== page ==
Thursday, 20 July 2017

Cecil the Lion's son Xanda has been killed by a trophy hunter in Zimbabwe



One of Cecil the Lion's cubs has been shot dead in Zimbabwe, only two years after Cecil himself was infamously killed by an American recreational hunter.
Xanda, 6 years-old and said to be in his prime, was killed just outside Hwange National Park in north-west Zimbabwe, not far from where his father perished. Xanda is reported to have left behind several young cubs.

He was killed by Richard Cooke, a professional hunter from Zimbabwe. Cooke's actions were legal and he returned Xanda's tracking collar to the park and logged the killing with them, in accordance with hunting protocols.
Andrew Loveridge from the Department of Zoology at Oxford University, told The Telegraph: "I fitted it [the collar] last October. It was monitored almost daily and we were aware that Xanda and his pride was spending a lot of time out of the park in the last six months, but there is not much we can do about that.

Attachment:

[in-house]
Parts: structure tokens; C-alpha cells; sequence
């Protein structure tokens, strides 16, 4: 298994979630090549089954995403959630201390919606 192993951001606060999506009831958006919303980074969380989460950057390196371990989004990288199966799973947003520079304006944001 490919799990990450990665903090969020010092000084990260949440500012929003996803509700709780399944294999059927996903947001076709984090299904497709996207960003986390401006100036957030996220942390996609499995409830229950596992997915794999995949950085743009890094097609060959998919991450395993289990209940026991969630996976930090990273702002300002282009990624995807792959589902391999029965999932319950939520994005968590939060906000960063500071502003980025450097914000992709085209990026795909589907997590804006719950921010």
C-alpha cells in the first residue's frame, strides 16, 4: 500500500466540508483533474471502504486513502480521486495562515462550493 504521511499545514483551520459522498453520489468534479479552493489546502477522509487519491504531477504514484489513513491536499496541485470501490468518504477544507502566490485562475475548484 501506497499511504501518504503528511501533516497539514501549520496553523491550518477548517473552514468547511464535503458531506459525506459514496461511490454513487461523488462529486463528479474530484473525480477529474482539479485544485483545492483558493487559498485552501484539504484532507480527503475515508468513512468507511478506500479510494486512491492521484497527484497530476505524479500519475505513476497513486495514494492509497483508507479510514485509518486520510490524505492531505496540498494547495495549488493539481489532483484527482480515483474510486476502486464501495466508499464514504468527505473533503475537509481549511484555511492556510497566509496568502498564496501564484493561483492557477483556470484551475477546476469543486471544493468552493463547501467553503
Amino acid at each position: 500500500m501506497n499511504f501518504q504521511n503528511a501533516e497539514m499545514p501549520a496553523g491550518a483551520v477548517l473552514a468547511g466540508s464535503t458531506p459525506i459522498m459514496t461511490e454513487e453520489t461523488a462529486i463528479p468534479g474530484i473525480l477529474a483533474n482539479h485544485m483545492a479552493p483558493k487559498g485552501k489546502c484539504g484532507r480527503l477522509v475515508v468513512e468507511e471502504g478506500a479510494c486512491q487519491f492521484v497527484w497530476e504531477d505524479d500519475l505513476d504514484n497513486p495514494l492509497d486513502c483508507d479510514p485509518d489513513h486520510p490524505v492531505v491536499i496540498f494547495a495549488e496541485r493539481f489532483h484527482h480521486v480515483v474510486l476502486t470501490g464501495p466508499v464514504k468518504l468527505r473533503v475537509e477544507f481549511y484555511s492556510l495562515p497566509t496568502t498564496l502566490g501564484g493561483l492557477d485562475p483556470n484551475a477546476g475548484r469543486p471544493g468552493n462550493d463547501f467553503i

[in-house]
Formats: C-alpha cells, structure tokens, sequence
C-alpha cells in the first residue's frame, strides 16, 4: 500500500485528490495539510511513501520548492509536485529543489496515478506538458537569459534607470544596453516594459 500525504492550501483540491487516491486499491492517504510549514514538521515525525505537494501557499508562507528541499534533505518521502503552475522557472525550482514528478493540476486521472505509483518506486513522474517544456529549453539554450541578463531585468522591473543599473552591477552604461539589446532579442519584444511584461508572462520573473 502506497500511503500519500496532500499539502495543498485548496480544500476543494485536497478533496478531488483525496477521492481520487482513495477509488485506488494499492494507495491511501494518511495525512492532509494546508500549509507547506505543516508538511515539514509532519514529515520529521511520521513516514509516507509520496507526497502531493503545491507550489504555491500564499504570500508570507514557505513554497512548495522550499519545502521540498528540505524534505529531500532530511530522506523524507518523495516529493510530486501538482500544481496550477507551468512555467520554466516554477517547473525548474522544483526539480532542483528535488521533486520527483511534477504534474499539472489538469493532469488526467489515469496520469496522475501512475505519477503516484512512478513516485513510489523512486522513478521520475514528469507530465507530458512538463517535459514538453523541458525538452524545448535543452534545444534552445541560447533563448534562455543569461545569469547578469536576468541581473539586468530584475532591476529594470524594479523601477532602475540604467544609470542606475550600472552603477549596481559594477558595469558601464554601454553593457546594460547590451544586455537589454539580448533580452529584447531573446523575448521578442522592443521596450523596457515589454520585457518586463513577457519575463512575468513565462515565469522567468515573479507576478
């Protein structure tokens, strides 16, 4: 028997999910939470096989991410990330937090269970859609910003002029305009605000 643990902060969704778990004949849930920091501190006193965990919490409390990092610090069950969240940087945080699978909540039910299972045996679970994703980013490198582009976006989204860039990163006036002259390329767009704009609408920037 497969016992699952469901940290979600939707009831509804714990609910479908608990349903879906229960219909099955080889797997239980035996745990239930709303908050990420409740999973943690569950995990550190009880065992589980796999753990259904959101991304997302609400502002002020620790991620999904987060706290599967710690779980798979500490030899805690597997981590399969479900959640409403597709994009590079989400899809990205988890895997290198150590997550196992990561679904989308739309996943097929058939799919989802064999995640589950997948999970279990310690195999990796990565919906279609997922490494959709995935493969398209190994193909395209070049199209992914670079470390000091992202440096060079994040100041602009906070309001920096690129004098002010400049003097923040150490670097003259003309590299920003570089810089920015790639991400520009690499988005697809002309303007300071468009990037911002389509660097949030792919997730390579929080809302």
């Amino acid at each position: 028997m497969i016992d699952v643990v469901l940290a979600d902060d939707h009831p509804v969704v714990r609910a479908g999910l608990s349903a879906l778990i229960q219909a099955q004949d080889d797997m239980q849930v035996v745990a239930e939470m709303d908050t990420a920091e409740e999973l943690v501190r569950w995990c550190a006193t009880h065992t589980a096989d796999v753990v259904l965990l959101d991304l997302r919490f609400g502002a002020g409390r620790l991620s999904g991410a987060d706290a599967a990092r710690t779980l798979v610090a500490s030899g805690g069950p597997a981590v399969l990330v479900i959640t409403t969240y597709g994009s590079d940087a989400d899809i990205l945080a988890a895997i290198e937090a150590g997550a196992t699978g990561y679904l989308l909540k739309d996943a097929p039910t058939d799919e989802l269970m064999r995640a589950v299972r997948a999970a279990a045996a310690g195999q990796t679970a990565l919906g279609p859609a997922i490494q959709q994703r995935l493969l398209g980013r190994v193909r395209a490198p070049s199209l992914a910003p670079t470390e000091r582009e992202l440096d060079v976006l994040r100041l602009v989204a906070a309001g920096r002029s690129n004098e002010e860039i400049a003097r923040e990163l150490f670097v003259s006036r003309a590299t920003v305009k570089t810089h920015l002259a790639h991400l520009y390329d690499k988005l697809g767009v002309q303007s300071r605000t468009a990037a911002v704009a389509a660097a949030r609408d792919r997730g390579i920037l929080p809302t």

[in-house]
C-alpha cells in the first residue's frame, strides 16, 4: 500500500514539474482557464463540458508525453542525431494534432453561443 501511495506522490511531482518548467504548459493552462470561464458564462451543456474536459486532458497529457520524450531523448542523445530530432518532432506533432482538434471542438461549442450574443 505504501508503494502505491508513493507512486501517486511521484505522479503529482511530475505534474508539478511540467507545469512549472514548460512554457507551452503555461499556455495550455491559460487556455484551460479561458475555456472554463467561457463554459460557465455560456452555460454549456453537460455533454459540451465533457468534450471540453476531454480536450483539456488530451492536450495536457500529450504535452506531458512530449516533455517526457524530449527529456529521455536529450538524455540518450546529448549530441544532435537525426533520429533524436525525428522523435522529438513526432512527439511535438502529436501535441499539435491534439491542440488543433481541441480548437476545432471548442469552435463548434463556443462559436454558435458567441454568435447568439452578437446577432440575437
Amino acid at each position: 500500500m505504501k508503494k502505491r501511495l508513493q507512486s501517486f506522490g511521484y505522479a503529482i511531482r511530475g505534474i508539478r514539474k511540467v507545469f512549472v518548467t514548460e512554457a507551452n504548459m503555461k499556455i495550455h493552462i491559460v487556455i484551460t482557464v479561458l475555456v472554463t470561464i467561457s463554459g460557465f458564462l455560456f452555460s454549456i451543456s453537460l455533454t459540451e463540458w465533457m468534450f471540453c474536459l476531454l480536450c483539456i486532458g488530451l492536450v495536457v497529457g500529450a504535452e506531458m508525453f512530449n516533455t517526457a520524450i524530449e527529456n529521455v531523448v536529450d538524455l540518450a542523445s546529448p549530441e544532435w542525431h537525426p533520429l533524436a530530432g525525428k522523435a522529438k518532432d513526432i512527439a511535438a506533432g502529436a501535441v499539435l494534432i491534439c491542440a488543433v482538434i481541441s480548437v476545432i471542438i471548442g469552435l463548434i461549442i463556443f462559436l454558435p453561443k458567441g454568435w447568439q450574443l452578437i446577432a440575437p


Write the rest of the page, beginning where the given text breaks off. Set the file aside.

"Richard Cooke is one of the 'good guys'. He is ethical and he returned the collar and communicated what had happened. His hunt was legal and Xanda was over 6 years old so it is all within the stipulated regulations."
Cooke, from Victoria Falls, is yet to reveal the name of his client. It is believed he may be paid around £40,000 ($50,000) for Xanda's head.

Xanda's father Cecil the Lion's death became a global story in July 2015.
The 13-year-old prized lion was lured from Hwange National Park and shot with a crossbow, before being tracked for 40 hours and then shot with a rifle. He lion was then decapitated and skinned for trophies.
US dentist Walter Palmer from Minnesota was exposed as the lion hunter and it was revealed he paid £35,000 ($50,000) to shoot the much-loved animal.
Lions of Hwange National Park said in a Facebook statement: " We can't believe that now, 2 years since Cecil was killed, his oldest cub Xanda met the same fate.
"When will the Lions of Hwange National Park be left to live out their years as wild born free lions should?"


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